TOKYO - The appointment of Honda Motor Co. President Hiroyuki Yoshino to a top post at Japan's foremost business organization has raised speculation here that he may step down as the automaker's CEO in the next year or so.
That would be early. Yoshino took the reins at Honda in June 1998, replacing Nobuhiko Kawamoto, who served as president for eight years from 1990.
Yoshino, 61, has been named one of two new vice chairmen at the Federation of Economic Organizations, or Keidanren, a powerful lobbying organization somewhat akin to the Business Roundtable in the United States.
It is the first time a Honda executive has been appointed to the post. His appointment is effective May 25.
In parallel, it also is Honda's turn to provide the next chairman of the Japan Automobile Manufacturers Association. That post, held by Toyota Motor Corp. Chairman Hiroshi Okuda, traditionally has been held by the chairman of either Toyota or Nissan Motor Co., but goes to Honda for the first time in May 2002.
The tenure of a Keidanren vice chairman is four years, while a chairman of JAMA serves for two years. If Yoshino takes the JAMA job, therefore, he would face two years of juggling two senior outside posts, beginning next year, in addition to his responsibilities at Honda.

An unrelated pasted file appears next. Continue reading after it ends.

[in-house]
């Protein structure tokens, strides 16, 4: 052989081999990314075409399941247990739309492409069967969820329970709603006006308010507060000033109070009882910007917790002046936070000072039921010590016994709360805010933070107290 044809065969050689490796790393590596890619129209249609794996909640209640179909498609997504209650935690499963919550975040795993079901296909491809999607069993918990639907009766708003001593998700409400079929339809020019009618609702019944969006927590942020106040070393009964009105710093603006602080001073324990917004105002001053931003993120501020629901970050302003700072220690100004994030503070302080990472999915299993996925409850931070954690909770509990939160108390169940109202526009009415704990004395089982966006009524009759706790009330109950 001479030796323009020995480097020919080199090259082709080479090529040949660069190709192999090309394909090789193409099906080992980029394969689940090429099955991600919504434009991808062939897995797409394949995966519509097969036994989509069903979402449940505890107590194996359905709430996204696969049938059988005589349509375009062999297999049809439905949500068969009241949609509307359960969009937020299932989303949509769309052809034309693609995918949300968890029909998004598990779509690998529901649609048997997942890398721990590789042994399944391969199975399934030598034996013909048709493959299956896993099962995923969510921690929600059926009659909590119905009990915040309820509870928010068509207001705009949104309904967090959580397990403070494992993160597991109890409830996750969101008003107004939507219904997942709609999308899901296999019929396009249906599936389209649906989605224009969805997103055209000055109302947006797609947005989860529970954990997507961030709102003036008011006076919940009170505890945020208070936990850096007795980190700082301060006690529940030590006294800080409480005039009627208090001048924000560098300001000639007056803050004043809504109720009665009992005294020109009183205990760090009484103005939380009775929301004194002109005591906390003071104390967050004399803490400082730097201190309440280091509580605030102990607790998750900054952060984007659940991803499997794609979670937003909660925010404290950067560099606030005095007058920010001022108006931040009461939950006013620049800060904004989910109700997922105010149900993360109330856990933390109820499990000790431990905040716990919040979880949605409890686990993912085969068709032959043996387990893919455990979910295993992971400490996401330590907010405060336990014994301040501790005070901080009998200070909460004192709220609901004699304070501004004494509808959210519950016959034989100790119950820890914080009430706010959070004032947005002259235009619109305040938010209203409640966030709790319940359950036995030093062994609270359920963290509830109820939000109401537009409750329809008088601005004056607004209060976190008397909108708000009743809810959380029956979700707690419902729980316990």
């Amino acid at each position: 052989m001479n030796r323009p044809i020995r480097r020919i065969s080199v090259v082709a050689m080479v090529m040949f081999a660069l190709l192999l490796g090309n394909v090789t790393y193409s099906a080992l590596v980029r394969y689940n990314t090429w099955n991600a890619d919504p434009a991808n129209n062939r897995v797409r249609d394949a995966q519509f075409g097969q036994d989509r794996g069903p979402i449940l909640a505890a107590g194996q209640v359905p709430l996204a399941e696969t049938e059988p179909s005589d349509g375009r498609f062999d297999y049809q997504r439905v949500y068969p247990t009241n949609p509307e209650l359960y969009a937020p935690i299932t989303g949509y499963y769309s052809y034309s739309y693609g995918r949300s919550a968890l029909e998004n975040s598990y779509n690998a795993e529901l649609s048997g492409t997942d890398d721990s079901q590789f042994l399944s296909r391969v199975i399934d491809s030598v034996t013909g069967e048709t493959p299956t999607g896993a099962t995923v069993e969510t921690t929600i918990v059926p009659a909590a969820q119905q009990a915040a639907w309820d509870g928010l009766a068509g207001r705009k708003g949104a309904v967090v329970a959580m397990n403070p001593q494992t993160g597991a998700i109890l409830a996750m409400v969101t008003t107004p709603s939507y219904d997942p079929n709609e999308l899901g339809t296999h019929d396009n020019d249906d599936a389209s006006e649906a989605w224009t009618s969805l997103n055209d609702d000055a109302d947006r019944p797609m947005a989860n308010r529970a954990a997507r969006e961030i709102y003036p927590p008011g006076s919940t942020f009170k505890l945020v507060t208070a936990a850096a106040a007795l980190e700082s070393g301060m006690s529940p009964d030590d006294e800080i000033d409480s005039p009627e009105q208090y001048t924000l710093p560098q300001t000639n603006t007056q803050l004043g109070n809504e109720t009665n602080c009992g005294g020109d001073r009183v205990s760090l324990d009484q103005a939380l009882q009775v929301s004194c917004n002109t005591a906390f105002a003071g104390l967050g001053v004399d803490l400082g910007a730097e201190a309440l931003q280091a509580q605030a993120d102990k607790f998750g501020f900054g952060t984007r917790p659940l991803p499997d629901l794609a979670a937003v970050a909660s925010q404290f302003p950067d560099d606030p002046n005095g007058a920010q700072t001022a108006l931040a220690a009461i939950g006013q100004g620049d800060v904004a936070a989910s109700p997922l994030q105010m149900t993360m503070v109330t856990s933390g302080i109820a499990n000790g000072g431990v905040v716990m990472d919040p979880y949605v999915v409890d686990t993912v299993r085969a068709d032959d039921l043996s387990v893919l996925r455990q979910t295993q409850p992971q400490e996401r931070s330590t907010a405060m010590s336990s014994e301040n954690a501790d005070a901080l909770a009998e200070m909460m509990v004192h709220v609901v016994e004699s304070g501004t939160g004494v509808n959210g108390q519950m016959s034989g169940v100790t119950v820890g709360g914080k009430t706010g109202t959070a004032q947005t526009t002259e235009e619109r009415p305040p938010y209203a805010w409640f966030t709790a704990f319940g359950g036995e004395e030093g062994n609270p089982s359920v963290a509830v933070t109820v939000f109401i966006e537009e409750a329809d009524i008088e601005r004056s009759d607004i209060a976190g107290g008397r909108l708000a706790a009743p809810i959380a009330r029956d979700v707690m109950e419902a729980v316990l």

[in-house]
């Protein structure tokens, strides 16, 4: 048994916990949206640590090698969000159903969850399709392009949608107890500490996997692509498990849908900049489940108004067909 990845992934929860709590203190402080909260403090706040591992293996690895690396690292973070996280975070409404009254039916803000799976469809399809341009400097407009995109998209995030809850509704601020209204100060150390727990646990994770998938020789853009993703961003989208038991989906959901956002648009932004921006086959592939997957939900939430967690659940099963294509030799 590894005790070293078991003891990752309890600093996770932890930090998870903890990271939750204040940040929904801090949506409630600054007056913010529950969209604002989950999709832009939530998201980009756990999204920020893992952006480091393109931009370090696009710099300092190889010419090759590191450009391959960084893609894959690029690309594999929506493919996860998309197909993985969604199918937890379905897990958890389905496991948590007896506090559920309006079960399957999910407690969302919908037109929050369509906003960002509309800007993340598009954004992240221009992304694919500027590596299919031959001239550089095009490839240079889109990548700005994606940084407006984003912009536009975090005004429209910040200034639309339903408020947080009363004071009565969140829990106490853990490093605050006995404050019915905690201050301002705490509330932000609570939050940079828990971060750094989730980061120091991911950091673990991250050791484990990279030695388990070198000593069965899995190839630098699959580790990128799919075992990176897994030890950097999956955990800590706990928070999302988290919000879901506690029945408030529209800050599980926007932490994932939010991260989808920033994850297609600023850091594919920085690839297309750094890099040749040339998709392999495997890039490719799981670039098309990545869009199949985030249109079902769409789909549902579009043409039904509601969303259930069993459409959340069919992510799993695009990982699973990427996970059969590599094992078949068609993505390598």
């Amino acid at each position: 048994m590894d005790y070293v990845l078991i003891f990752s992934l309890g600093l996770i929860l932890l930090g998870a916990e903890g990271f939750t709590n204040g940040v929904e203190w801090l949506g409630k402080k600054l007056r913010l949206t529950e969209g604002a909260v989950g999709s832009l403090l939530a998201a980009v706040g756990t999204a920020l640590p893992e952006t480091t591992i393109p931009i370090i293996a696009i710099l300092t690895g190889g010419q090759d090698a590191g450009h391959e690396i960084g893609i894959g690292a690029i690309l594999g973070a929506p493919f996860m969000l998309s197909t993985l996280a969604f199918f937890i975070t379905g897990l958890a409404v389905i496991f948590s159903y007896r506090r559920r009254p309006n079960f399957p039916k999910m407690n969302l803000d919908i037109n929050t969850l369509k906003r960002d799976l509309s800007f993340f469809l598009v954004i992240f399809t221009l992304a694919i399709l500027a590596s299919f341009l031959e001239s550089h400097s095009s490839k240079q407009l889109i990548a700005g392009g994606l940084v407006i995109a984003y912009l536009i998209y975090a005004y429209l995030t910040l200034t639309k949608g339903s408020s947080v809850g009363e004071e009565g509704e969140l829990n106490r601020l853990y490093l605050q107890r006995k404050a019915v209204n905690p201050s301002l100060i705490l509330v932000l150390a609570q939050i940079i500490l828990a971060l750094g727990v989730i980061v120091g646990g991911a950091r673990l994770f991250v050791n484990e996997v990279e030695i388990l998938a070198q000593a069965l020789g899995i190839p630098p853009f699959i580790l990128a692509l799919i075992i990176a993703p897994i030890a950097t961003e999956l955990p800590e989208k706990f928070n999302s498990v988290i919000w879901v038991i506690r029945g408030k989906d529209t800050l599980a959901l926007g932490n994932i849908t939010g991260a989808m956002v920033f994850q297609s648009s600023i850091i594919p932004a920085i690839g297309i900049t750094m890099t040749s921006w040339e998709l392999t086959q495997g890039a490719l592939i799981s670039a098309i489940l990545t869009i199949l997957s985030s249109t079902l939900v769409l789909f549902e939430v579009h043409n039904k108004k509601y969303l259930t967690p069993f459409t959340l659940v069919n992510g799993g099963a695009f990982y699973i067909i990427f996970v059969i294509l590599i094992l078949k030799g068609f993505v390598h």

Given that possible overload, the Nikkan Kogyo business newspaper editorialized last week, 'The countdown has started for a top replacement at Honda.'
The outside jobs would divert Yoshino from his CEO's responsibilities at a critical time for the automaker. Honda's mid-term plan, announced last May, calls for boosting worldwide vehicle sales by 500,000 units, to 3 million a year, in the fiscal year ending March 31, 2004.
'Given that target, I suspect Yoshino will step down,' said Yoshio Watanabe, an analyst at Mizuho Securities Co.
To be sure, Yoshino might not assume the JAMA post. Honda directors could assign someone else, such as Chairman Yoshihide Munekuni. At 62, he still is young enough to carry the burden of both positions.
'Who will be chosen from Honda for JAMA is uncertain,' a Honda official said last week. The executive, who spoke on condition of anonymity, added that Yoshino's acceptance of the Keidanren post surprised many in the company.
If Yoshino were to surrender the presidency, an especially strong candidate to replace him is Takeo Fukui, the 57-year-old president of Honda R&D Co. Fukui is the only board member who meets an unwritten company requirement that the head of Honda must have served as president of the technology arm.